I headed back out on the trail as the rain lightened up some.  It wasn't long until I made it to MaCafee Knob, the place that is supposed to be the iconic photo spot where you sit on the rock ledge under blue skies and gaze thoughtfully into the distance.  "Catnap" and I arrived there just in time for there to be no view, just a shapeless cloud.  We figured we would hang out up there until it cleared for a moment.  Then it began to rain.  We retreated from the rock ledge and took cover under some large boulders down the hill a short ways.  An hour later the rain let up some and we went back up to the view.  The next two hours were spent going, "Yup, I think it is clearing" and then it would rain.  "Yup, it's definitely letting up some."  Finally around eight o'clock at night we took overcast pictures and headed a mile down the trail in the pouring rain to the nearest shelter.

     When we arrived we thought we were the only ones there until it got dark and the real residents showed themselves.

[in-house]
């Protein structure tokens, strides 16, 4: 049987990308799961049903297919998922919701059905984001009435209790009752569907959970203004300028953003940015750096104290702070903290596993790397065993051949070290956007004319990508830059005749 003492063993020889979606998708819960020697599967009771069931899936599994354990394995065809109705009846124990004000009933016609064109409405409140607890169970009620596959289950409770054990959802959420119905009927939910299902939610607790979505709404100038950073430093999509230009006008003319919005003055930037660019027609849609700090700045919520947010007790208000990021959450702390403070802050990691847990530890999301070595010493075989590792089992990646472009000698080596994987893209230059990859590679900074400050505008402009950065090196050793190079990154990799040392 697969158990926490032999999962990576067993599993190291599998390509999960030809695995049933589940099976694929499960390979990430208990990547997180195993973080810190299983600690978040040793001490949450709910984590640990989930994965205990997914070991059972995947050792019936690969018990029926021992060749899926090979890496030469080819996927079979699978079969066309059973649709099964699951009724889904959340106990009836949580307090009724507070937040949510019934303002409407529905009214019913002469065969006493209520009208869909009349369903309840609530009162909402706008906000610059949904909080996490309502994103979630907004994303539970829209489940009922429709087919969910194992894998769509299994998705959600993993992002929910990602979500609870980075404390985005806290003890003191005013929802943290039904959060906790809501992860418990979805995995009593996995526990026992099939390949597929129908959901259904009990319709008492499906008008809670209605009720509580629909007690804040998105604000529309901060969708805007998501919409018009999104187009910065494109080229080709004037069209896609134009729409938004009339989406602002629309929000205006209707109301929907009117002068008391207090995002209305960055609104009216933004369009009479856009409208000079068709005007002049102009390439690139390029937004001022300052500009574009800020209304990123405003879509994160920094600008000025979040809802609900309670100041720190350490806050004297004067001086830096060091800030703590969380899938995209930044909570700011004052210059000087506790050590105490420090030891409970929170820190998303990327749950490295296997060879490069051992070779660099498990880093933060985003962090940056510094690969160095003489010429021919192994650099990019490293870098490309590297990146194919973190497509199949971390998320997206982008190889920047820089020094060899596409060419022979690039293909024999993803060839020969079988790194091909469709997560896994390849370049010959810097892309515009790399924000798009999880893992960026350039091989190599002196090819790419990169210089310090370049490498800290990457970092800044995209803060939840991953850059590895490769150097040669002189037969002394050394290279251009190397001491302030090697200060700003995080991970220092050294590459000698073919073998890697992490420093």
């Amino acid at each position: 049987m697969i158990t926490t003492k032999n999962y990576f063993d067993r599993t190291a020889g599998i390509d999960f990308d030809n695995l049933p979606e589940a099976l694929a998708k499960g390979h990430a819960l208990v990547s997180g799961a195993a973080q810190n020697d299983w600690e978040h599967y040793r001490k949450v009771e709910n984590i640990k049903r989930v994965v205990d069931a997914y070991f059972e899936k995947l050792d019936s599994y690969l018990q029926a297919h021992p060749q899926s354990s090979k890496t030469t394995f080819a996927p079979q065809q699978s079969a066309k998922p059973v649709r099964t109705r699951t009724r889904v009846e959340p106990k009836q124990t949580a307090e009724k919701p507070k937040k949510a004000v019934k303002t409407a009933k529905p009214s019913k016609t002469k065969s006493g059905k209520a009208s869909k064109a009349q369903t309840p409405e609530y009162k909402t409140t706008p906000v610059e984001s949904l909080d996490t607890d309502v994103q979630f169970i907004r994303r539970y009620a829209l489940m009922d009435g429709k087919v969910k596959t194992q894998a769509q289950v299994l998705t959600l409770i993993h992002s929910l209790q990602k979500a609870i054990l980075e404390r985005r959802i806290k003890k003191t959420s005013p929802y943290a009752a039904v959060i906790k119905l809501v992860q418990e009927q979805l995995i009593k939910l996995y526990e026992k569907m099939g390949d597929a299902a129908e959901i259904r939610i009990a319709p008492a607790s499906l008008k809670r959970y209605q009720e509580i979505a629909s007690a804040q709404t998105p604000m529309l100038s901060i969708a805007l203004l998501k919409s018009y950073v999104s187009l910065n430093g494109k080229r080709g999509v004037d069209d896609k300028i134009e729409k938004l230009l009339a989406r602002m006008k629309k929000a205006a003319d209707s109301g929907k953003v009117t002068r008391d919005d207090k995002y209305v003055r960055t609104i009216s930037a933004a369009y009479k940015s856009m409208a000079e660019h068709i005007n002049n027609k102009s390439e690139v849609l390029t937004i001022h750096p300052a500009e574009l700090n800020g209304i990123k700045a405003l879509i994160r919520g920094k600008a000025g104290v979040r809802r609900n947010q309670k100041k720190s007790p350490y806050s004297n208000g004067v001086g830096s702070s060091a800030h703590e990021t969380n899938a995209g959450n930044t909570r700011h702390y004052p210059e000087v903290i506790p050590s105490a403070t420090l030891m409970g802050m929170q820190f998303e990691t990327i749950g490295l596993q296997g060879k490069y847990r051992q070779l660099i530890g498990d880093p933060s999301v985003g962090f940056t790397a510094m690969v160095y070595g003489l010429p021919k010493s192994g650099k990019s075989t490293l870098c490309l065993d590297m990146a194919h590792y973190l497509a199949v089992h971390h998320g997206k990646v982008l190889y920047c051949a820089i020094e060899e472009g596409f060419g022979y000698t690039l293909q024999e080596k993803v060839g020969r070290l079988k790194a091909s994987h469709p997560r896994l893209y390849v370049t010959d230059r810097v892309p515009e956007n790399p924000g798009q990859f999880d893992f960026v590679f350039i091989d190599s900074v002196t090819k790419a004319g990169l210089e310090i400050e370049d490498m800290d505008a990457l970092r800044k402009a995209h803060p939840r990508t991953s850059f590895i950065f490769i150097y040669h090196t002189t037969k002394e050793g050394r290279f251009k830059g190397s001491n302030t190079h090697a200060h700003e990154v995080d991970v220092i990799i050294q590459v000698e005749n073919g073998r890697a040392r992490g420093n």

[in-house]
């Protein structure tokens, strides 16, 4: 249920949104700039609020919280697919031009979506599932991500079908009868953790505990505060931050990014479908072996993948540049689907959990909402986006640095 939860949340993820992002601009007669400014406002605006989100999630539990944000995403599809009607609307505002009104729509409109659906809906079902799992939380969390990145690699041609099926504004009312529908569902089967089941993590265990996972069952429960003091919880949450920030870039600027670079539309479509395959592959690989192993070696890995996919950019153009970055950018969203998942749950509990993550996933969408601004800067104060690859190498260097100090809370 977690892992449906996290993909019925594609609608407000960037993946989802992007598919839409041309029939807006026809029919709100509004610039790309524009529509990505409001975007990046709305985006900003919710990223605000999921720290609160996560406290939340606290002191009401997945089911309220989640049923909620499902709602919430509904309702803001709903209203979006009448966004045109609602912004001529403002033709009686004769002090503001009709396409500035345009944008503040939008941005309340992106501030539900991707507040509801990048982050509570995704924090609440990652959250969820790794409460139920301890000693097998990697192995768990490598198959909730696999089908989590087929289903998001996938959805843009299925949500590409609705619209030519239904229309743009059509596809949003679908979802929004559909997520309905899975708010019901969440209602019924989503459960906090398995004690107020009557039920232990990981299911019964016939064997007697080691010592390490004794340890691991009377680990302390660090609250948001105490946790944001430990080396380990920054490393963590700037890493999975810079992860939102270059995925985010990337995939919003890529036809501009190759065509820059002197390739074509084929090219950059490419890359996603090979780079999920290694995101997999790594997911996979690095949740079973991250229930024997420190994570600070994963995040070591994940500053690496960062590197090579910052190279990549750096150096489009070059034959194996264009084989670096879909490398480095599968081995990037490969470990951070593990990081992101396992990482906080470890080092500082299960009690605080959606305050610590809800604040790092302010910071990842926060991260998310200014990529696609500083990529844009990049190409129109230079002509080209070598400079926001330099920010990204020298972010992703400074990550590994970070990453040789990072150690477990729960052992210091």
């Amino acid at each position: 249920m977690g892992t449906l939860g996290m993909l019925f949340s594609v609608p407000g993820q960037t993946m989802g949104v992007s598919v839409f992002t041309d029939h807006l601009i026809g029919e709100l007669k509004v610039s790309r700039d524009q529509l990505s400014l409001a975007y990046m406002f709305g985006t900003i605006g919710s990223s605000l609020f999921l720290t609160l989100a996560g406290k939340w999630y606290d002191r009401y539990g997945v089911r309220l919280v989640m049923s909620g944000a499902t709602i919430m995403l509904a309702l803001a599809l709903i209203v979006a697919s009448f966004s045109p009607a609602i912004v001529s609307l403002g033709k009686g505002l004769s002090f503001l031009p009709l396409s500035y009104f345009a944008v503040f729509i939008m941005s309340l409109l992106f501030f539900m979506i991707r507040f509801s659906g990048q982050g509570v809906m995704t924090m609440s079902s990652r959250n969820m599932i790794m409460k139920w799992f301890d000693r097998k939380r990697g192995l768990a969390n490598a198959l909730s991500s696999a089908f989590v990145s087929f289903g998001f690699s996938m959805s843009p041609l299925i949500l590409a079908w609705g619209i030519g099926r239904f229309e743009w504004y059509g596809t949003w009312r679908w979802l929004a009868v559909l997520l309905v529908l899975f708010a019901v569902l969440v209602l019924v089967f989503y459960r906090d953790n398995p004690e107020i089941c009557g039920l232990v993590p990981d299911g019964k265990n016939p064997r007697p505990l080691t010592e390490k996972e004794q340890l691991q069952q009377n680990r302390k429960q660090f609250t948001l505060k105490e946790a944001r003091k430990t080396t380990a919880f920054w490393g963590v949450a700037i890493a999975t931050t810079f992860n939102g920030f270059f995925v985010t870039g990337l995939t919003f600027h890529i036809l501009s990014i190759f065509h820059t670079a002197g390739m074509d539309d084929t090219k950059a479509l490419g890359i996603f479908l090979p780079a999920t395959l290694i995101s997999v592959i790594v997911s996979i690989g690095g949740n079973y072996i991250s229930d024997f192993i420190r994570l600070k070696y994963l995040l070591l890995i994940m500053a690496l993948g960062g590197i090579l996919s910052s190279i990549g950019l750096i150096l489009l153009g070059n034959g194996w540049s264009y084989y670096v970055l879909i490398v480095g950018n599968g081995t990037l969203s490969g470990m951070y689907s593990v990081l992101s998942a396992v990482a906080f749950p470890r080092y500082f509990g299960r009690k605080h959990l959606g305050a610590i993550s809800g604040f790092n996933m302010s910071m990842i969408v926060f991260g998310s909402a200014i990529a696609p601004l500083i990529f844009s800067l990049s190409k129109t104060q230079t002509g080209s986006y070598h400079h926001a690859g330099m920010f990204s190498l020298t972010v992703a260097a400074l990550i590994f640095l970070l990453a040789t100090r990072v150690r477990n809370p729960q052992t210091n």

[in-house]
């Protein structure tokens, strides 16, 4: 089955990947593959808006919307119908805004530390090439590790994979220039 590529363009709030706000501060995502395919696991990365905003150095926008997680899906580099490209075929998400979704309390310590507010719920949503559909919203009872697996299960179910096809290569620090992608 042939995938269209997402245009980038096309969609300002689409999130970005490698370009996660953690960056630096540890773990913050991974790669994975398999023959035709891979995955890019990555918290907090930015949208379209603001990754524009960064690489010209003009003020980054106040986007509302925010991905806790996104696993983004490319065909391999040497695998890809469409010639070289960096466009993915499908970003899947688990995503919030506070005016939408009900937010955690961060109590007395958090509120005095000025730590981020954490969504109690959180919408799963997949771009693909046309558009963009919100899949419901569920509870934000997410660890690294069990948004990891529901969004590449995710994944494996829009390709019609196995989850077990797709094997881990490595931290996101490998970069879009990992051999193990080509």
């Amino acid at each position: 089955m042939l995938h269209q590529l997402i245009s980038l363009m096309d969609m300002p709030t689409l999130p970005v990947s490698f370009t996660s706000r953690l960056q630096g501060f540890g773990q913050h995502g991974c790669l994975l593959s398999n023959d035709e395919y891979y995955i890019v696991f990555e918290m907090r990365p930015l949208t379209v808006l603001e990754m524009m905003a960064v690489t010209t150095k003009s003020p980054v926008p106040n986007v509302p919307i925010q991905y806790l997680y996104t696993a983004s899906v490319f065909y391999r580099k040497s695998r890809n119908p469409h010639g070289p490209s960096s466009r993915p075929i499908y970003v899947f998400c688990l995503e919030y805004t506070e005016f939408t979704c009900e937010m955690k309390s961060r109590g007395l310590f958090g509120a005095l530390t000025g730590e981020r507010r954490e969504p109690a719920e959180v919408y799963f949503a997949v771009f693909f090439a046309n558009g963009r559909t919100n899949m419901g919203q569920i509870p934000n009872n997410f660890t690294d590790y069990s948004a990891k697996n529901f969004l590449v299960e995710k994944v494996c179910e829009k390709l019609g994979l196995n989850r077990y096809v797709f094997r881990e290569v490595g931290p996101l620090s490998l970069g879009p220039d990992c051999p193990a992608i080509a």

At day break I packed up and headed out early by myself. I planned to meet my father sixteen miles away and I wanted to get there as early as possible.  I set a quick pace for myself and before long I was on Tinker Cliffs.  It was an amazing rock outcropping minus the clouds I had last night.  I took a quick picture and kept moving.  About two miles from the cliff I started hearing an odd noise.  It sounded like a swarm of bees, except different.  It was just a steady droning that seemed to move from one place to the other.  It got so loud at times that I stopped moving so I could try to identify it.



     As I got closer to town it got so loud that it was hard to hear my footsteps.  I passed a couple of power lines and thought that maybe that was the cause, but as I moved away from them I kept hearing it.  When I popped out into town and met my father, the sounds of the busy road had drowned it out.  Hmmm. Then it began to rain.


~Frenchy

9 comments:

  1. Glad to hear you are enjoying your adventure. Thanks for sharing it with us!

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    1. Thank you for reading it, I feel like everyone is with me as I plod along.

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  2. It sounds like birds to me.